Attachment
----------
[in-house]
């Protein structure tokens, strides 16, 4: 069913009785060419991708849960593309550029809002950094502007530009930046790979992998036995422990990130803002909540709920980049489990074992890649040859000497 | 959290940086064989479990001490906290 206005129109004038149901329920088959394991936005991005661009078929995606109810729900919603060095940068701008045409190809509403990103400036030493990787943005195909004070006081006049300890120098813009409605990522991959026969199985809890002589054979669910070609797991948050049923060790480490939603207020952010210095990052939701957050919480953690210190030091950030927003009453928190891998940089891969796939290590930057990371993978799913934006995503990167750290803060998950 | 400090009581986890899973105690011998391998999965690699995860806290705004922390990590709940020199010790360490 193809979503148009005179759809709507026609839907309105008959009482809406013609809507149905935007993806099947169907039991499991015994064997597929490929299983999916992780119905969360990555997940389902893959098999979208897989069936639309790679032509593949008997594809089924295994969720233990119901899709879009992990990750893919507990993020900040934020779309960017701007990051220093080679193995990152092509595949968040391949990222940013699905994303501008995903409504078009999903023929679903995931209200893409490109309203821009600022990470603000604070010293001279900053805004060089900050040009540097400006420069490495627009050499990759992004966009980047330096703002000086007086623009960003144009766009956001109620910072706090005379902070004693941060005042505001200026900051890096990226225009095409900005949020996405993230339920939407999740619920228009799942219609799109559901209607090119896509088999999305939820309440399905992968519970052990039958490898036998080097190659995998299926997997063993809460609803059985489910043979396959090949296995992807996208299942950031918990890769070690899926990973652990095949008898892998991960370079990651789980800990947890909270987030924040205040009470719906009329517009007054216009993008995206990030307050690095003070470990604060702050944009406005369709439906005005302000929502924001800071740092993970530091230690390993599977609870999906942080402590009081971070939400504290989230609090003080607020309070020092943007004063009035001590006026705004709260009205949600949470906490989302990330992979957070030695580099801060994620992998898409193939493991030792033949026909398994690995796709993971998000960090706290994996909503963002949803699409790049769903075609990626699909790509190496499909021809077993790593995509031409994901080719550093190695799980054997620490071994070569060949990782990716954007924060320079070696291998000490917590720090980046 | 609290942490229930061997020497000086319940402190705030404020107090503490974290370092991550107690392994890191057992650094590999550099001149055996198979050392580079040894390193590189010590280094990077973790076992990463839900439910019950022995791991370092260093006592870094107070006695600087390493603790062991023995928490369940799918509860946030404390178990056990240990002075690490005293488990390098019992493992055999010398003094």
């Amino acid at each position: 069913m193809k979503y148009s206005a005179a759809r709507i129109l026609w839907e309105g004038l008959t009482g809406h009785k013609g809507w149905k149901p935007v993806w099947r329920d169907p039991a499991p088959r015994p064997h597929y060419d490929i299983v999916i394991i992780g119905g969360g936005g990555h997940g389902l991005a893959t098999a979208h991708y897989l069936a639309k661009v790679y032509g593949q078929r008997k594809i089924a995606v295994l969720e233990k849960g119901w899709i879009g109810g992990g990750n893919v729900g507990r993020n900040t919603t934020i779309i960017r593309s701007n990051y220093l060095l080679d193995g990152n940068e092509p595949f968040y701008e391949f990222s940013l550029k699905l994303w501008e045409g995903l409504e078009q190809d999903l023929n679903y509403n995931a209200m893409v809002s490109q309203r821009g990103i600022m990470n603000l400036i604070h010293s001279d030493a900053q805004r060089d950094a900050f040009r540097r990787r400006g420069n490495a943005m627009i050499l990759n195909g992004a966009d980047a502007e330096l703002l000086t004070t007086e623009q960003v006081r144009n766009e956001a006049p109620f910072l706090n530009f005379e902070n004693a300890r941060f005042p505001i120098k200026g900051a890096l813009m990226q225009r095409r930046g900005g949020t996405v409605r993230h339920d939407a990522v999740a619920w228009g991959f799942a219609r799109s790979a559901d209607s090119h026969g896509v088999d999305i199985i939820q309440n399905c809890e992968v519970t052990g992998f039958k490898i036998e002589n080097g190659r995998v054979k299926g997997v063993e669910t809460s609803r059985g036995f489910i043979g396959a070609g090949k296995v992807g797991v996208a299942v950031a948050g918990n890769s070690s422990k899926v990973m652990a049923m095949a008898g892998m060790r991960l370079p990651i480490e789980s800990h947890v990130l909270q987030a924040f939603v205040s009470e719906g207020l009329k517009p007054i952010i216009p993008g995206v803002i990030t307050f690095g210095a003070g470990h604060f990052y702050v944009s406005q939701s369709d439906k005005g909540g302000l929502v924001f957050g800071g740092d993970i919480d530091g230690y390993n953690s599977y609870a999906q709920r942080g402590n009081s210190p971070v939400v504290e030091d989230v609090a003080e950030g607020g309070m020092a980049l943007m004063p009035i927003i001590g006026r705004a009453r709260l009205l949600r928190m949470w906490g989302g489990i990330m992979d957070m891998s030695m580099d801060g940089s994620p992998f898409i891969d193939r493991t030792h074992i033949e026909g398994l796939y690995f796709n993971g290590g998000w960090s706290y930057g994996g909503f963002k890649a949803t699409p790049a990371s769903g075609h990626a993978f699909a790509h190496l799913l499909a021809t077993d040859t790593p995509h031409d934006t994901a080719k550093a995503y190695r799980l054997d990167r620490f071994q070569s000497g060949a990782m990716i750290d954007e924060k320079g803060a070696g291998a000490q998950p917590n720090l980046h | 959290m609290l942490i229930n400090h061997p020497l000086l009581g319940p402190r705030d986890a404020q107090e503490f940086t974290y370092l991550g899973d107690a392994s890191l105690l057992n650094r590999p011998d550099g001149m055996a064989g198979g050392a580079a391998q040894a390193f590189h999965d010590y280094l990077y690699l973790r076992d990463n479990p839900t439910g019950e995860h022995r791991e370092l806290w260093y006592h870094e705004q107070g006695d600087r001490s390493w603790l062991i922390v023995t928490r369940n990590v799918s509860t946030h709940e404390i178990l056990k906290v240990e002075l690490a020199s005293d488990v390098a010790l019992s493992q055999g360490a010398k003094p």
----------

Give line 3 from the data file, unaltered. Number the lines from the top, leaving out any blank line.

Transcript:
């Amino acid at each position: 069913m193809k979503y148009s206005a005179a759809r709507i129109l026609w839907e309105g004038l008959t009482g809406h009785k013609g809507w149905k149901p935007v993806w099947r329920d169907p039991a499991p088959r015994p064997h597929y060419d490929i299983v999916i394991i992780g119905g969360g936005g990555h997940g389902l991005a893959t098999a979208h991708y897989l069936a639309k661009v790679y032509g593949q078929r008997k594809i089924a995606v295994l969720e233990k849960g119901w899709i879009g109810g992990g990750n893919v729900g507990r993020n900040t919603t934020i779309i960017r593309s701007n990051y220093l060095l080679d193995g990152n940068e092509p595949f968040y701008e391949f990222s940013l550029k699905l994303w501008e045409g995903l409504e078009q190809d999903l023929n679903y509403n995931a209200m893409v809002s490109q309203r821009g990103i600022m990470n603000l400036i604070h010293s001279d030493a900053q805004r060089d950094a900050f040009r540097r990787r400006g420069n490495a943005m627009i050499l990759n195909g992004a966009d980047a502007e330096l703002l000086t004070t007086e623009q960003v006081r144009n766009e956001a006049p109620f910072l706090n530009f005379e902070n004693a300890r941060f005042p505001i120098k200026g900051a890096l813009m990226q225009r095409r930046g900005g949020t996405v409605r993230h339920d939407a990522v999740a619920w228009g991959f799942a219609r799109s790979a559901d209607s090119h026969g896509v088999d999305i199985i939820q309440n399905c809890e992968v519970t052990g992998f039958k490898i036998e002589n080097g190659r995998v054979k299926g997997v063993e669910t809460s609803r059985g036995f489910i043979g396959a070609g090949k296995v992807g797991v996208a299942v950031a948050g918990n890769s070690s422990k899926v990973m652990a049923m095949a008898g892998m060790r991960l370079p990651i480490e789980s800990h947890v990130l909270q987030a924040f939603v205040s009470e719906g207020l009329k517009p007054i952010i216009p993008g995206v803002i990030t307050f690095g210095a003070g470990h604060f990052y702050v944009s406005q939701s369709d439906k005005g909540g302000l929502v924001f957050g800071g740092d993970i919480d530091g230690y390993n953690s599977y609870a999906q709920r942080g402590n009081s210190p971070v939400v504290e030091d989230v609090a003080e950030g607020g309070m020092a980049l943007m004063p009035i927003i001590g006026r705004a009453r709260l009205l949600r928190m949470w906490g989302g489990i990330m992979d957070m891998s030695m580099d801060g940089s994620p992998f898409i891969d193939r493991t030792h074992i033949e026909g398994l796939y690995f796709n993971g290590g998000w960090s706290y930057g994996g909503f963002k890649a949803t699409p790049a990371s769903g075609h990626a993978f699909a790509h190496l799913l499909a021809t077993d040859t790593p995509h031409d934006t994901a080719k550093a995503y190695r799980l054997d990167r620490f071994q070569s000497g060949a990782m990716i750290d954007e924060k320079g803060a070696g291998a000490q998950p917590n720090l980046h | 959290m609290l942490i229930n400090h061997p020497l000086l009581g319940p402190r705030d986890a404020q107090e503490f940086t974290y370092l991550g899973d107690a392994s890191l105690l057992n650094r590999p011998d550099g001149m055996a064989g198979g050392a580079a391998q040894a390193f590189h999965d010590y280094l990077y690699l973790r076992d990463n479990p839900t439910g019950e995860h022995r791991e370092l806290w260093y006592h870094e705004q107070g006695d600087r001490s390493w603790l062991i922390v023995t928490r369940n990590v799918s509860t946030h709940e404390i178990l056990k906290v240990e002075l690490a020199s005293d488990v390098a010790l019992s493992q055999g360490a010398k003094p």